Published Oct 13, 2013Writing about Morton Feldman's String Quartet No. 2 poses a daunting challenge; how does one discuss this richly rewarding work without fixating on its duration? It's as if Mark Rothko painted a masterpiece upon a canvas that happened to be 30 miles wide. One could not take in the full image within the frame in one viewing even if they could conceptually understand the composition of simple abstract shapes. They would also be hard pressed not to mention the width.
One cannot listen to the FLUX String Quartet perform the six-hour, single movement piece that is Feldman's String Quartet No. 2 without slipping through various stages of consciousness as the languid, muted textures wash over. Despite all the substance of this work, all the beauty and desolate harmony of it, the endurance aspect remains ever-present and impossible to ignore.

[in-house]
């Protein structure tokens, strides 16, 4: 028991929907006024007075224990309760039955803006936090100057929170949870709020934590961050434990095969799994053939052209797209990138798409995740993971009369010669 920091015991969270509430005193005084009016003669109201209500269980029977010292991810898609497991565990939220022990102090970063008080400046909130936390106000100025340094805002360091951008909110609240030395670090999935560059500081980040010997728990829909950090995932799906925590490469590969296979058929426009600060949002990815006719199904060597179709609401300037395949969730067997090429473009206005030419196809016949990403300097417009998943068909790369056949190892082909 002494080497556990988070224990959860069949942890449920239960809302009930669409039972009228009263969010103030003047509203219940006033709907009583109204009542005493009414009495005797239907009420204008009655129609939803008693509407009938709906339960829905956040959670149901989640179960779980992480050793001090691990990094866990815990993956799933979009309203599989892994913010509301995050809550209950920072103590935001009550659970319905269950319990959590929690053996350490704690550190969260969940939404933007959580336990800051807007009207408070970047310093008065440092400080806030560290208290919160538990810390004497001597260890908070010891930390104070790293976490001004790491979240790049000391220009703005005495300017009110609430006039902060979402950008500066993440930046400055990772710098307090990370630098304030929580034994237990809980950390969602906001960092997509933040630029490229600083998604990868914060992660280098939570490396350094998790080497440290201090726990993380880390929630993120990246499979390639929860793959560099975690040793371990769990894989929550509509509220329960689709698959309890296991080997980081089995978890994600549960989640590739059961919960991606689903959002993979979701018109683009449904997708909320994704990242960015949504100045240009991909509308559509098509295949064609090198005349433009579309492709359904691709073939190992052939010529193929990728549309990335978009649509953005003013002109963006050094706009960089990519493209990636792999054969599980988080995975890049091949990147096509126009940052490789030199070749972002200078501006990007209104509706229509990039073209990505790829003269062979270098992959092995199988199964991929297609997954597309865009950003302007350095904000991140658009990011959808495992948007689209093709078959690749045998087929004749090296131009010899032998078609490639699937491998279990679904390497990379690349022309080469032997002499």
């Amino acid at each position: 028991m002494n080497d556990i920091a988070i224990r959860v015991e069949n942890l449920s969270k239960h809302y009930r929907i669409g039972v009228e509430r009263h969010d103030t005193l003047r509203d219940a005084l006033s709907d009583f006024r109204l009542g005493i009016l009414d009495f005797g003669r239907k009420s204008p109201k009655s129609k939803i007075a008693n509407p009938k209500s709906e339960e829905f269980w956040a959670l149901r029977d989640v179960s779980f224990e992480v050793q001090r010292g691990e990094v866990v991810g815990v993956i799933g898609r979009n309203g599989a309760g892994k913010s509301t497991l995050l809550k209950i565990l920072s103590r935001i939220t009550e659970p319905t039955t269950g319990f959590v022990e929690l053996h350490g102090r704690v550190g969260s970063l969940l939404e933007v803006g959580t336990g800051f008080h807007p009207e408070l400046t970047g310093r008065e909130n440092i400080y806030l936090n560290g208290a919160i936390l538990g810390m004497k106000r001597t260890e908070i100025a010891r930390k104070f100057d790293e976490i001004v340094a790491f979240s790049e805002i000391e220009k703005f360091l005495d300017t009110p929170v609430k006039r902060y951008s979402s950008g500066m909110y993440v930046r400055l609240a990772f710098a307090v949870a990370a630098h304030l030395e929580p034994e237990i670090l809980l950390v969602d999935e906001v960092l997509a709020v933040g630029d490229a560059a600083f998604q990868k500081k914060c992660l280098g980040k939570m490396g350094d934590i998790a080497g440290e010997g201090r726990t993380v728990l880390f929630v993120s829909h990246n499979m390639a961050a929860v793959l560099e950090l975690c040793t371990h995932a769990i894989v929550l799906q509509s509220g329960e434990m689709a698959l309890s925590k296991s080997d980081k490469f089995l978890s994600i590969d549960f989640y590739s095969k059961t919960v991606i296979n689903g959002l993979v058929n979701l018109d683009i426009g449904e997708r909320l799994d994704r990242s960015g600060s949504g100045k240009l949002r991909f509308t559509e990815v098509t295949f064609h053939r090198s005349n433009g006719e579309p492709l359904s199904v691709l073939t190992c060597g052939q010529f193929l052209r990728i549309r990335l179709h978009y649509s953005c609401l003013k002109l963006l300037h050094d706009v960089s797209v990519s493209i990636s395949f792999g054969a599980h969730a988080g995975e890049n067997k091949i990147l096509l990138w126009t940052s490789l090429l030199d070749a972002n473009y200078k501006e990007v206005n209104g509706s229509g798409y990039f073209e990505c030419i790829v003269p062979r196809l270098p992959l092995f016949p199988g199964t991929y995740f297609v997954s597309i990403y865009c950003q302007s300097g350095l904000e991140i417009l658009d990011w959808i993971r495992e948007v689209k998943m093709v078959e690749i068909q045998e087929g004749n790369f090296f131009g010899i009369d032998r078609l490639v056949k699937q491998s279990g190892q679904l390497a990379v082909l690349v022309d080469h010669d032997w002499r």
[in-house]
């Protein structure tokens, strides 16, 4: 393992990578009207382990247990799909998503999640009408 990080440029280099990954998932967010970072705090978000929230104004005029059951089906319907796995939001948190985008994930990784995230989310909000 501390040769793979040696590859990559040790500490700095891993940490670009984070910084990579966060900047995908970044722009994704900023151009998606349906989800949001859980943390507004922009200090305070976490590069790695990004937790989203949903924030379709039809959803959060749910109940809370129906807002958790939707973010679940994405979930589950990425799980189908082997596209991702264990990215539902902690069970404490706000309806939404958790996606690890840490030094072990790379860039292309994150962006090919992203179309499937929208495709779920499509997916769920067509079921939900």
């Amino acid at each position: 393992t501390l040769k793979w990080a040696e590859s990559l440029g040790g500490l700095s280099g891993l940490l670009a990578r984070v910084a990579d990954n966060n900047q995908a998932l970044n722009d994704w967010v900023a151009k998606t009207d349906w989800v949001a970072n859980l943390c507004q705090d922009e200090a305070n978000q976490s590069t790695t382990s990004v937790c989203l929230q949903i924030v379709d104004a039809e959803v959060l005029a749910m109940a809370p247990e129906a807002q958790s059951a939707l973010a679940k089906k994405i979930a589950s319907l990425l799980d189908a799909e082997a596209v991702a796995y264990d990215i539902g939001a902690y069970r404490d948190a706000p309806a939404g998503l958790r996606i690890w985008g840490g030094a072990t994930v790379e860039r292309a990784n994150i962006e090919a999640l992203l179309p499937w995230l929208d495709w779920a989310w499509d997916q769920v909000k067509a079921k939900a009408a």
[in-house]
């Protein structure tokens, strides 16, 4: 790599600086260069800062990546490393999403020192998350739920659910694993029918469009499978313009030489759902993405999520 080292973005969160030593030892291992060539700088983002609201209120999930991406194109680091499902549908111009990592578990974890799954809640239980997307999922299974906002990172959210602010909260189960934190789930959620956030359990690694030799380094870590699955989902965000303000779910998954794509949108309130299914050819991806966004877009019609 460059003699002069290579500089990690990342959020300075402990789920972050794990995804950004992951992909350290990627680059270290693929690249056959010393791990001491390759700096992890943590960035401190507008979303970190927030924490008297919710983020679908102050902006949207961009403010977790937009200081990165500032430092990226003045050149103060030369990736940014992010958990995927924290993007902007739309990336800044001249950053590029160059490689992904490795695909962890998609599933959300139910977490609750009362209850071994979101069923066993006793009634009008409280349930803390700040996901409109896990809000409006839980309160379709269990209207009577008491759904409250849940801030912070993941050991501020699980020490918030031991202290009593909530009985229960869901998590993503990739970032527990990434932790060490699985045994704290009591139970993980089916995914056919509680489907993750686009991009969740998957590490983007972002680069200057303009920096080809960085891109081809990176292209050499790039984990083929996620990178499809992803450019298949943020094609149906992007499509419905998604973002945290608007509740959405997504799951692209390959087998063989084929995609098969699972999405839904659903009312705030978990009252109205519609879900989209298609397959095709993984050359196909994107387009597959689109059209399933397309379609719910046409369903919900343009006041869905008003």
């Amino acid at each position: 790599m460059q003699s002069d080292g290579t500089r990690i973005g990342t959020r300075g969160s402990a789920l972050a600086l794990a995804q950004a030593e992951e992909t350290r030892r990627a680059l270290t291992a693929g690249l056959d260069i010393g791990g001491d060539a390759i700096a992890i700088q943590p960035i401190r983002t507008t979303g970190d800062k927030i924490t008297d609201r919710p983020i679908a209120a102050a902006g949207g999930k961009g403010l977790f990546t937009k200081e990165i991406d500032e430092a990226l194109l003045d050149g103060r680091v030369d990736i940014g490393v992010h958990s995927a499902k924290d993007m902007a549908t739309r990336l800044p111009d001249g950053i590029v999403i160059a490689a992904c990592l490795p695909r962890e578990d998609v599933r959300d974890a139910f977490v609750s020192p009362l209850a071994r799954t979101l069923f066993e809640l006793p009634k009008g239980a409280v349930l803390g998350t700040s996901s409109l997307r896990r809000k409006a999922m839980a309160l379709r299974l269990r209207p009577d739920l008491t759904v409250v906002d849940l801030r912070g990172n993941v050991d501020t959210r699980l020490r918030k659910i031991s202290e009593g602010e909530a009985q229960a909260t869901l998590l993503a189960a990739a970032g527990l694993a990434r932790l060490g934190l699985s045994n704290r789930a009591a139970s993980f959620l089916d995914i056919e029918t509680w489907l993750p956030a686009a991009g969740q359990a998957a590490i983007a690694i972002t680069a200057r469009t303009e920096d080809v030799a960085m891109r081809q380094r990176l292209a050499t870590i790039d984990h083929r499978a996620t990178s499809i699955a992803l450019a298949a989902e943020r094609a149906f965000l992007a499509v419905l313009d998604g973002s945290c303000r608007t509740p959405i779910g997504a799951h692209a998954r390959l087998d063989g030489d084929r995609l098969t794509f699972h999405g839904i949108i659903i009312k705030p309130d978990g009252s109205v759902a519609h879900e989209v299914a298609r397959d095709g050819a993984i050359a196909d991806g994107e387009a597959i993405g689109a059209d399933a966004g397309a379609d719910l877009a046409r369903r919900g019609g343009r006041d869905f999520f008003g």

One thing not present in the FLUX Quartet's fantastic recording of this piece on Mode Records is the beautiful choreography of page turns. Each player reads from the full, 128-page score with periods when the violist must turn the page for the cellist or when a violinist skilfully turns a page while softly bowing an open string at the same time.
Also missing from the recording are the many challenges of staging such a protracted piece composed of subtle, quiet textures. The Music Gallery did an outstanding job of sustaining a warm space for people to drift in and out at their leisure. Few venues are so tuned in to how this fantastic music demands to be presented.